Monday, February 15, 2010


Author: Jacqueline Houtman
Publisher: Front Street Press
Pages: 192
Grade Level: Ages 9 to 12 years

In selecting books for the 2010 Debut Author Reading Challenge hosted by The Story Siren (Kristi), I discovered Jacqueline Houtman’s THE REINVENTION OF EDISON THOMAS. Houtman’s debut novel is about Edison “Eddy” Thomas, a middle school student, who loves to tinker with inventions but struggles to understand innuendos of those around him. From this, I was fortunate enough to receive an Advanced Reader’s Copy of Edison Thomas to review.

The story opens with Eddy, as he prefers to be called, at his school’s science fair. Quickly, the reader learns that Eddy is not your typical middle schooler. He knows the scientific names of what seems like everything as well as recites the elements on the periodic table to calm himself. Each chapter also contains facts from the “Random Access Memory of Edison Thomas” which are unusual facts that connect in some manner with the chapter. The random facts were probably one of my favorite things in the book.

When Eddy comes in third in the Science Fair, he cannot imagine how he did not win first place. Even though his third place win has earned him a spot as an alternate to the Regional Science Fair, he is extremely disappointed. He was hoping to have a more secure spot in competing at the Regionals. Next day at school, Eddy discovers that the crossing guard for the elementary and middle school is losing his job due to budget cuts. This greatly upsets Eddy and he decides to apply his skills as an inventor to coming up with a way to alert cars to slow down thus preventing potential disasters.

As I read through the story of Eddy, I found myself really becoming quite enamored by this quirky student and his friends particularly Justin, an academically gifted student that befriends him. Houtman does a remarkable job at portraying Eddy, who likely has Asperger’s Syndrome though this is never specifically identified in the story. She captures Eddy’s struggle to understand facial expressions, deal with sensory information, and social situations. This is often showcased through both his misunderstanding of the actions of one of the popular students who seems to enjoy ridiculing Eddy, and in his lack of responses to the social initiations of several other students. The story has a satisfying ending as Eddy learns many lessons about friendship, standing up for himself, and even what he may have in common with Thomas Edison.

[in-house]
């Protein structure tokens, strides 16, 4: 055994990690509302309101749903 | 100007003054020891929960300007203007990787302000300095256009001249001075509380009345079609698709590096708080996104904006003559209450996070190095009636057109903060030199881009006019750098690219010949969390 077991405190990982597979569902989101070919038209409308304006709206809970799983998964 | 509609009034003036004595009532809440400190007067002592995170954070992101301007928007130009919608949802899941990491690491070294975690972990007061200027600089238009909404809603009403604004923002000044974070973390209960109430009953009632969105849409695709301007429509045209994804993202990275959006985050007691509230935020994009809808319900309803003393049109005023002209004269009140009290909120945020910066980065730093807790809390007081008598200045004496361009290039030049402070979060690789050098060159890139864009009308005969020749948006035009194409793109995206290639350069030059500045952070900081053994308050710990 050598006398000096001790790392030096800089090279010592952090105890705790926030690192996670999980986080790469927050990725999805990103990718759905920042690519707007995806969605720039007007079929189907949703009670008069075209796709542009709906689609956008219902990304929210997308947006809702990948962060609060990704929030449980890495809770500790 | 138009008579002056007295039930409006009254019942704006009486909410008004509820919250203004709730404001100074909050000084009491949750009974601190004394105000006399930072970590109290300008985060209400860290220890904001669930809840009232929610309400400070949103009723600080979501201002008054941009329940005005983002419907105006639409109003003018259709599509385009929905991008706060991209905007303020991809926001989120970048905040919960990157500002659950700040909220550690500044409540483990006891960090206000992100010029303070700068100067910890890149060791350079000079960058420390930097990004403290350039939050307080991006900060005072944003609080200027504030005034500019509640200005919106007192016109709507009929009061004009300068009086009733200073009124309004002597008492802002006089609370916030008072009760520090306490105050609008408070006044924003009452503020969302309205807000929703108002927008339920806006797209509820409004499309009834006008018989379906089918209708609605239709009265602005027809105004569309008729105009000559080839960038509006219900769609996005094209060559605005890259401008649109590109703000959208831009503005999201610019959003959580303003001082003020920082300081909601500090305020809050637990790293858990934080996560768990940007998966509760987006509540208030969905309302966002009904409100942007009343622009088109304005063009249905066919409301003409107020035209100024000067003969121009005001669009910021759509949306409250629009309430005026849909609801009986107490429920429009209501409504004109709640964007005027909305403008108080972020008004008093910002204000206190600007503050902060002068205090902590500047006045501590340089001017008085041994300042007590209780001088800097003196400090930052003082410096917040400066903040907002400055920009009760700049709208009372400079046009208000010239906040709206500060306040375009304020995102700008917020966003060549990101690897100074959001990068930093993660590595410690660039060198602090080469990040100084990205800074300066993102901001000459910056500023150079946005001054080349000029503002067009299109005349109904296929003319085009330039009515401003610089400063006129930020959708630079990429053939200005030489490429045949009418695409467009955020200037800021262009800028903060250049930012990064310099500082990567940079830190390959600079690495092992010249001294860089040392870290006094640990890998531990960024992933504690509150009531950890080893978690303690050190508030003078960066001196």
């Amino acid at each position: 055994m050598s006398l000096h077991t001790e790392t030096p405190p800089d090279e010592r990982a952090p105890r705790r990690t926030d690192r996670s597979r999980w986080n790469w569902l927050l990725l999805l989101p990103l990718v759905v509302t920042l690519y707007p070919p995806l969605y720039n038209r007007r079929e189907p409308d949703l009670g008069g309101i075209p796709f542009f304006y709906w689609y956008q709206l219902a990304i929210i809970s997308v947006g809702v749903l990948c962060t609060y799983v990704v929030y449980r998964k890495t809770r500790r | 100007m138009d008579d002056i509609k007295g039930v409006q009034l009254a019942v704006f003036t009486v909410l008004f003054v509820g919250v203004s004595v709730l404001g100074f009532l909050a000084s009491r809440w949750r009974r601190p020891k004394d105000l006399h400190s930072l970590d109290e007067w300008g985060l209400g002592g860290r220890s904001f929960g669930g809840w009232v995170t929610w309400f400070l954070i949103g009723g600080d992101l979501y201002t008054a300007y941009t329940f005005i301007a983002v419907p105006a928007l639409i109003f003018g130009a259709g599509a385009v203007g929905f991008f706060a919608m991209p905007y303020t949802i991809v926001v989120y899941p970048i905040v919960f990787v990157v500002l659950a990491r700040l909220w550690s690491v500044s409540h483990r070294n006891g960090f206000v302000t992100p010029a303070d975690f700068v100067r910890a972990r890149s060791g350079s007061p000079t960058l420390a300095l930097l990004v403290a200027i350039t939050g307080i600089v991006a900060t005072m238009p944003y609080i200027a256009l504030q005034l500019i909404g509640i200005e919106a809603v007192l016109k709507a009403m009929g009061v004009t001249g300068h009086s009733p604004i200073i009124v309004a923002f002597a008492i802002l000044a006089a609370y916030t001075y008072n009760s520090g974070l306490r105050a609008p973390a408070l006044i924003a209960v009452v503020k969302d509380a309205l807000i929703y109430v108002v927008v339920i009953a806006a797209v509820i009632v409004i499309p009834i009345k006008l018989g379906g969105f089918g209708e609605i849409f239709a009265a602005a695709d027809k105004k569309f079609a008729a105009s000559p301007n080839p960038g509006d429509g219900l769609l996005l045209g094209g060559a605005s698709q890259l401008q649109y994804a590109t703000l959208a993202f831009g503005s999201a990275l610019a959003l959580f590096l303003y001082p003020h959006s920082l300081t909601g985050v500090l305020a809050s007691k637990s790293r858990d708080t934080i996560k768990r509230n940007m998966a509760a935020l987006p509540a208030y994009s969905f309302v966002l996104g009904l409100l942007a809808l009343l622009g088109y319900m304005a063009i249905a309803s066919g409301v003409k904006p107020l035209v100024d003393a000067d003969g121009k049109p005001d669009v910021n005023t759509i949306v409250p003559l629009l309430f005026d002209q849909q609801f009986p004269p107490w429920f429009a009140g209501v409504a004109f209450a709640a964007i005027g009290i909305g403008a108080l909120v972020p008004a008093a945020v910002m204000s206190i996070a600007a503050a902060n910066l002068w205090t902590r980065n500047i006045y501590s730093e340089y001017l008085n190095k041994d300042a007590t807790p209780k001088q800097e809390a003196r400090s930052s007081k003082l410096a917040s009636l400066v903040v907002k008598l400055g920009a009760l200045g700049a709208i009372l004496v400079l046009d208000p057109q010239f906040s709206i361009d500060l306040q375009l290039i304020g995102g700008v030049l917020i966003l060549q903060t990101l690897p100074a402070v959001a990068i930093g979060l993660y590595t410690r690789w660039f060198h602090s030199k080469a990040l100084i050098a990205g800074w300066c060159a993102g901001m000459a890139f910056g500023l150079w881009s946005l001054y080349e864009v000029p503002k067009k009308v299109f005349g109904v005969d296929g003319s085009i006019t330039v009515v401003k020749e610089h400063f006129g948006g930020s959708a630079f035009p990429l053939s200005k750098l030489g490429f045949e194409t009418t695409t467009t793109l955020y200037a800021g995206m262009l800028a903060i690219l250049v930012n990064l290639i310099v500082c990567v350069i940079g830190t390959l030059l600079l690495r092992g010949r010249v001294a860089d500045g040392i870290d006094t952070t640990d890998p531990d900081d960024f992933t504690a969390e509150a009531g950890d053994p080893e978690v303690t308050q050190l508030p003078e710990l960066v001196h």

When I read a book that is intended for middle grade readers (grades 4th to 7th), I attempt to read the story in two ways. First, how will students in these grade levels receive the book. Who is the story geared for and will the specific audience be attracted to it? Next, I think about how the story may or may not be used in a classroom, or be a resource to parents and teachers. On the first point, I believe that students particularly on the upper age range of middle grade readers are the ones who will best relate to Eddy. This is in part due to the vast amount of scientific references and language in the story, and some younger readers may be overwhelmed by the vocabulary. However, since bullying and struggling with friendships is very much part of the school experience for most children, all readers will relate well to this element of the story. Second, as an adult reader and educator, I can see the story being used to discuss issues regarding social struggles, differences, and finding solutions to your problems.

The one thing that I was slightly disappointed in was that despite a beautiful job of describing Eddy’s learning issues, there were never any references to Asperger’s or Autism and that aside from the Coach at the school most of the adults, including his parents, seemed somewhat unaware of his unique learning needs. I recognize that I may be more sensitive to this than the average reader since I have worked for many years in a school where there are students who are diagnosed with Autism Spectrum Disorder (including Asperger’s) and may be comparing Eddy’s parents and school personnel to those that work with me on a regular basis.

All in all, I think this is an enjoyable debut novel by Jacqueline Houtman and I am very thankful for the opportunity to review the story and to become acquainted with Eddy and his friends. I look forward to sharing Eddy’s story with students and teachers as well.


Note: THE REINVENTION OF EDISON THOMAS is scheduled for release in March 2010; however, Amazon has it available for order and others are beginning to do the same.

1 comment: